• 1863 Crow Creek Reserve
  • 1863 Old Winnebago Reserve
  • 1866 Niobrara Reserve
  • 1867 Santee Sioux Reserve
  • 1867 Santee Sioux Nebraska
  • 1869 Santee Sioux Reserve
  • 1869 Santee Sioux Nebraska
  • 1873 Santee Sioux Nebraska
  • 1875 Sioux Reserve (January)
  • 1875 Sioux Reserve (May)
  • 1879 Drifting Goose Reserve
  • 1879 Sioux Reservation
  • 1880 Drifting Goose Reserve
  • 1882 Sioux Reserve Nebraska area (Pine Ridge)
  • 1885 Niobrara or Santee Sioux Nebraska
  • 1885 Old Winnebago Reserve
  • 1904 Disposal of Sioux Lands
  • Executive Orders relating to North Dakota Indian Reserves
  • Executive Orders relating to Minnesota Indian Reserves. - Mdewakanton Sioux Reserve.
  • Executive Orders relating to Montana Indian Reserves.Fort Peck Reserve.
    [Occupied by Assiniboin, Brulé, Santee, Teton, Hunkpapa, and Yanktonai Sioux; area, 2,775 square miles; established by treaty, etc.,and Fort Belknap Reserve occupied by Assiniboine and Gros Ventre see “Blackfeet Reserve.”].

Proclamations Specific to the O©eTi §aúowiñ

From "Indian Affairs: Laws and Treaties" compiled by Charles Kappler to 1913:

Acts of Congress Specific to the O©eti §aúowiñ


Acts Pertaining to Native Americans in General

1787 Northwest Ordinance

The final of four Ordinances was adopted by the Confederation Congress sitting in its last session, in 1787. In sum, the Northwest Ordinance dealt with the territory acquired from Great Britain in the aftermath of the war---land north of the Ohio River and east of Mississippi. It made four crucial promises to prospective states in this region. First, that each would enter the union "on an equal footing with the original states." Second, that revenue generated from the sale of a portion of each township in the state would go to fund public education---the first instance of federal aid for education in American history. Third, "neither slavery nor involuntary servitude" were to be allowed. And four, that a good faith effort would be made to respect the Indians in the territory.

1790 –1834 Indian Trade and Intercourse Act

The stated purpose of this act was to protect against unscrupulous white traders, control liquor traffic in Indian country and provide a way to remove renegade white desperados from Indian country. The Trade and Intercourse Acts (the last being passed in 1834) operated to restrict the exercise of Indian sovereign powers through the influence of the US government in Indian country. What occurred was an extension of federal criminal jurisdiction to offenses involving non-Indians in Indian territory. (The act also regulated land transactions in Indian country. Act of June 30, 1834, 4 Stat. 738, 25 U.S.C. ¤ 9) These first steps set the pattern and established a foundation for later broader intrusions upon Indian self-government, even though Congress apparently realized it had no right to do so.

For an explanation of congressional intent in passing the Trade and Intercourse Act of 1834, see H.R. Rep. No. 474, 23rd Cong., 1st Sess., 5(1834):

"It is rather of courtesy than of right that we undertake to punish crimes committed in that Indian territory by and against our own citizens. And this provision is retained principally on the ground that it may be unsafe to trust Indian law in the early stages of their government. . . ." (Emphasis added).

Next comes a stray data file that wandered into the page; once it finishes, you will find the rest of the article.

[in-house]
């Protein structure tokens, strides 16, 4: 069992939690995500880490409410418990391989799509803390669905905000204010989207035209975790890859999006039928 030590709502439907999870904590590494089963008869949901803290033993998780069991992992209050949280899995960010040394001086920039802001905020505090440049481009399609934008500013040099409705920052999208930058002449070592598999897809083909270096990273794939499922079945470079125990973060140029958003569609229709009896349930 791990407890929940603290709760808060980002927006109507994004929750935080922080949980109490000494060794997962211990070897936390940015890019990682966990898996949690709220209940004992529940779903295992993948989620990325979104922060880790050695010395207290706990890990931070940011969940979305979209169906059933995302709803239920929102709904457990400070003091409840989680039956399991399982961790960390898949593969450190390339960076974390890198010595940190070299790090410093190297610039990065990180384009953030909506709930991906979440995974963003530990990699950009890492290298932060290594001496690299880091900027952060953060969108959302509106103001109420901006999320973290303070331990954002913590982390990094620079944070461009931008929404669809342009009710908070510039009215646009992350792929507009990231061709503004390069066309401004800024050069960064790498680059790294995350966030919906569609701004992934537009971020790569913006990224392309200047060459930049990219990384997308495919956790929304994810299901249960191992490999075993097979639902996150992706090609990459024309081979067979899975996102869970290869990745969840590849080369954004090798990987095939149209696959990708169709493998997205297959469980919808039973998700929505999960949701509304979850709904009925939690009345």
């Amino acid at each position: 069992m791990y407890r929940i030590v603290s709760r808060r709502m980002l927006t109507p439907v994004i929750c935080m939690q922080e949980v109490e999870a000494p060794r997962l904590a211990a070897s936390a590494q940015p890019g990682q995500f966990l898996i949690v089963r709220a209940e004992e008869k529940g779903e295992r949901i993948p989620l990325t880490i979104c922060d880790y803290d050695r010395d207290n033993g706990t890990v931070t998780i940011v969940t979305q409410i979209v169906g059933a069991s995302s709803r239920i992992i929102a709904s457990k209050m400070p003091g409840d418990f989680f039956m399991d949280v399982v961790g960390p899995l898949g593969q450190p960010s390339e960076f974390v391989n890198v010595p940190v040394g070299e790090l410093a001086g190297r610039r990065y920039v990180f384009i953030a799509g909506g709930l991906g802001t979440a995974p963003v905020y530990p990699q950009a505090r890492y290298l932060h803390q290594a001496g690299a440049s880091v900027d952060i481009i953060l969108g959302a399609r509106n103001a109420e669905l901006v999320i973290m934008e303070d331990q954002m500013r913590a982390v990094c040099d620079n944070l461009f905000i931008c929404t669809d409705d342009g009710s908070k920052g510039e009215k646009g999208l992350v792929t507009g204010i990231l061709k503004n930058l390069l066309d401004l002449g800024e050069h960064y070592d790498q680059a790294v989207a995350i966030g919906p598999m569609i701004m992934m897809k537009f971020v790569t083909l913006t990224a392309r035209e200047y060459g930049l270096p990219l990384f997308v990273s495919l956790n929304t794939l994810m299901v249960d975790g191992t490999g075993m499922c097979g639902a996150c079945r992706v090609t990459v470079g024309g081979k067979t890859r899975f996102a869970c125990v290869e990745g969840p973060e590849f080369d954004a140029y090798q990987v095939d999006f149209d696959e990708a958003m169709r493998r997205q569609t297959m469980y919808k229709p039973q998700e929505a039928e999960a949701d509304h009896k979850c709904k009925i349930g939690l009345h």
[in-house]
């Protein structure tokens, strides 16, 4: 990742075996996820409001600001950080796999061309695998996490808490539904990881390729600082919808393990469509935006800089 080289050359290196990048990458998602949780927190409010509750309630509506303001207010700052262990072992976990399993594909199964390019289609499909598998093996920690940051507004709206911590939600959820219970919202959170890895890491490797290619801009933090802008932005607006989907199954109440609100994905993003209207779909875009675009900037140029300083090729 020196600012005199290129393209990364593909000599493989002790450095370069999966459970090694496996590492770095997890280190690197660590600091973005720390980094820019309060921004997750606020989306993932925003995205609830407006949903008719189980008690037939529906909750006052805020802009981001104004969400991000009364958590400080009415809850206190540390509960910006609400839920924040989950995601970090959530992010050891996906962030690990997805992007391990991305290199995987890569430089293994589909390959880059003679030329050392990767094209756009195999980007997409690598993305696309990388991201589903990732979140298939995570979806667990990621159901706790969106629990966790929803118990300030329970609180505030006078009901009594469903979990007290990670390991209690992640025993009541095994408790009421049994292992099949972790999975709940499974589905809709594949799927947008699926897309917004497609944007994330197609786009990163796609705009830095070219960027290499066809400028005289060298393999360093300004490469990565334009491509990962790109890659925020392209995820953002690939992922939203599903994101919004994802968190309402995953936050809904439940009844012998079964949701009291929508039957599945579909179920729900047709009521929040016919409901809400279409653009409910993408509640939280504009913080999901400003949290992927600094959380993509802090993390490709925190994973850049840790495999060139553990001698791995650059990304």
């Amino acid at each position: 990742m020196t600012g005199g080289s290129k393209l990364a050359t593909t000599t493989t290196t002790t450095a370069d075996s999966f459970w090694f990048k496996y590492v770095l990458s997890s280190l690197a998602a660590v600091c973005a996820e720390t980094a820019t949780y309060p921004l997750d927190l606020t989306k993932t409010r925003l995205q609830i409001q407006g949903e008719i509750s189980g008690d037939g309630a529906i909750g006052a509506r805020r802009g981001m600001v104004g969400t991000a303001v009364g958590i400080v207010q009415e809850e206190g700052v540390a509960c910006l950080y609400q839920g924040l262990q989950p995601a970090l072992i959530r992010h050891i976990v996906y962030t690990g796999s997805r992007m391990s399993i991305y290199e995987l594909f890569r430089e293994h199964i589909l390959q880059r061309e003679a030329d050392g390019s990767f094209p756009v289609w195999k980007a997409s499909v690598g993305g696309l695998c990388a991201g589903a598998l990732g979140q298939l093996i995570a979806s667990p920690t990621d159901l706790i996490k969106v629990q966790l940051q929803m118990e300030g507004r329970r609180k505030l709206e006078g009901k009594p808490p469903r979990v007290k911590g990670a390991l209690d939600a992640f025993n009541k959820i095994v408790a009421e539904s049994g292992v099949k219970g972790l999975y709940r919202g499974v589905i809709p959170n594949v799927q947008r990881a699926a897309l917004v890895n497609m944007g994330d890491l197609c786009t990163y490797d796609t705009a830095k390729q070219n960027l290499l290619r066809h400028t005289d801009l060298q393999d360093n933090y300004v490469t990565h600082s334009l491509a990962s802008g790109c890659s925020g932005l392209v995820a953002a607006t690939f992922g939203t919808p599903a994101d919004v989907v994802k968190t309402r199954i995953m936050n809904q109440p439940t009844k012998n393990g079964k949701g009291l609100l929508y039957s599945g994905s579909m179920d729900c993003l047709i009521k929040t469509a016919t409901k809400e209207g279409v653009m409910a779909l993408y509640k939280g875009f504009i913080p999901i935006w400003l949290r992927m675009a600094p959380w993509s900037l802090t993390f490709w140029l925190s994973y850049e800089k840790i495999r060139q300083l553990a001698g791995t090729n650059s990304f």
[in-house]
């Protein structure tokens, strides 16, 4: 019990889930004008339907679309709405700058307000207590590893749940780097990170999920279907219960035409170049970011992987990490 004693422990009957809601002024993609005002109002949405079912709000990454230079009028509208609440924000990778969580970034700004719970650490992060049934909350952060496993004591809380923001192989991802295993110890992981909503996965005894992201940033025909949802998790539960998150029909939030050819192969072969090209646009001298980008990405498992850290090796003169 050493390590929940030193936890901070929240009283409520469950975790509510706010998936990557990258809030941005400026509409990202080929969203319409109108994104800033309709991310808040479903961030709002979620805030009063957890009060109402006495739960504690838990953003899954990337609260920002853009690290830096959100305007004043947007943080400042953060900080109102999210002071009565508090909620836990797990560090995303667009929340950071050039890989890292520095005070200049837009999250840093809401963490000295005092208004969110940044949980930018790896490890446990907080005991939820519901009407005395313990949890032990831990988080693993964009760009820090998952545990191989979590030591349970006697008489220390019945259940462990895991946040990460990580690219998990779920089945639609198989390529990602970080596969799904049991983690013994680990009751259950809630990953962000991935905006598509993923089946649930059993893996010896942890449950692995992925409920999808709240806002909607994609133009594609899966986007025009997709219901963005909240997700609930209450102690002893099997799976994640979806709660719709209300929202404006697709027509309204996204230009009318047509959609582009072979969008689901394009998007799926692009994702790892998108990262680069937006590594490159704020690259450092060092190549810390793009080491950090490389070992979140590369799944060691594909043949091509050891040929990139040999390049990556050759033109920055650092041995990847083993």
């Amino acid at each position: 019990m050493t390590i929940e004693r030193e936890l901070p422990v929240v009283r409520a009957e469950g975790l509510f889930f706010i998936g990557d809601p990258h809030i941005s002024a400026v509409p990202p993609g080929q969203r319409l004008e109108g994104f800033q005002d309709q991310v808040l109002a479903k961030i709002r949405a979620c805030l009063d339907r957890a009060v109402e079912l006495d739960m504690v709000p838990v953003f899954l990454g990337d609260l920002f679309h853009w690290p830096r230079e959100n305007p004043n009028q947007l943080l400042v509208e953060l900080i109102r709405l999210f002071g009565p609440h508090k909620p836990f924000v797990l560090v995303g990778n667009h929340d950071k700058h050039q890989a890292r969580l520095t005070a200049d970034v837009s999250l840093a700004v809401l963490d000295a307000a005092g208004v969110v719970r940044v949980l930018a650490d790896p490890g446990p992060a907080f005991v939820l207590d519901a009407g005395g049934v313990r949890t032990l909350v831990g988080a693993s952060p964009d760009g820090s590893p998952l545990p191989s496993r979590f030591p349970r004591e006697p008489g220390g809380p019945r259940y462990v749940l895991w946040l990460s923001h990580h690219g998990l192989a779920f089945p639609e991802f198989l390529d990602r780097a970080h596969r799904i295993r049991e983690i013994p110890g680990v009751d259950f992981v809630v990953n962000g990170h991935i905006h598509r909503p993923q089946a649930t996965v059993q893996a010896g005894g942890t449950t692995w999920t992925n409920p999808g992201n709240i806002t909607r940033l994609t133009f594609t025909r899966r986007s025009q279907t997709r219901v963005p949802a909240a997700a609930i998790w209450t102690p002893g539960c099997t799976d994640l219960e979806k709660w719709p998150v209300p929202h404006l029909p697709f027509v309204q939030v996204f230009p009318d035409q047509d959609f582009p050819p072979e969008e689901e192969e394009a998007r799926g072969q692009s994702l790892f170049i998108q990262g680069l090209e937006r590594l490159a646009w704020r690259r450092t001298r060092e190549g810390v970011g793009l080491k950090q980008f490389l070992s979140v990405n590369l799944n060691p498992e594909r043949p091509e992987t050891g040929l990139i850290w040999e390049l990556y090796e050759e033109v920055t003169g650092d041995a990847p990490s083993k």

The admission by Congress that the US had no right to punish crimes in Indian country acknowledges that the United States had no jurisdictional authority there.

Title 25 Indians

In the early years of the United States, Indian affairs were governed by the Continental Congress, which in 1775 created a Committee on Indian Affairs headed by Benjamin Franklin. In 1778 Continental Congress made first treaty with Indians (Delawares). Fifty years later, the BIA was established under the War Department, and eventually moved to the Interior Department in 1949. In 1789 United States Constitution was ratified by the states; Indian rights were reaffirmed. In 1790, Congress enacted first law pertaining to Indians to regulate trade and land sales with Indians. Title 25 of the Code of Federal Regulation contains all regulations pertaining to Indian people that have been enacted by the United States government. CFR Title 25 does not include the Treaties or legislative act that are specific to Indians.

1862 - The Homestead Act

For the disposition of public lands (formerly Indian lands) through the Act anyone could file for a quarter-section of free land (160 acres). The land was yours at the end of five years if you had built a house on it, dug a well, broken (plowed) 10 acres, fenced a specified amount, and actually lived there. Additionally, one could claim a quarter-section of land by "timber culture" (commonly called a "tree claim"). This required that you plant and successfully cultivate 10 acres of timber.

1885 Major Crimes Act

Was passed by Congress to limit the power of Indian nations to punish Indians who violated tribal law. Previously, the Supreme Court had recognized this power of Indian governments. See; Exparte Crow Dog, 109 U.S. 556 (1886). The effect of the Act has been to punish crimes committed by Indians in accordance with American ideas of law and justice rather than Indian law and custom.

1887 - The Dawes Severalty Act

Otherwise known as the General Allotment Act, gives the President power to reduce the landholdings of the Indian nations across the country by allotting 160 acres to the heads of Indian families and 80 acres to individuals. The intent was to dissolve the Indian nations and assimilate the Indians into American society by breaking up the tribal land base. A 1934 memorandum by B.I.A. Commissioner John Collier reported that as a result of the allotment act more than 80 percent of the lands belonging to the Indians had been lost: "Through sales by the Government of the fictitiously designated "surplus" lands, through sales by the Government of heirship land . . .the total of Indian land holdings has been cut from 138,000,000 acres in 1887 to 48,000,000 acres in 1934.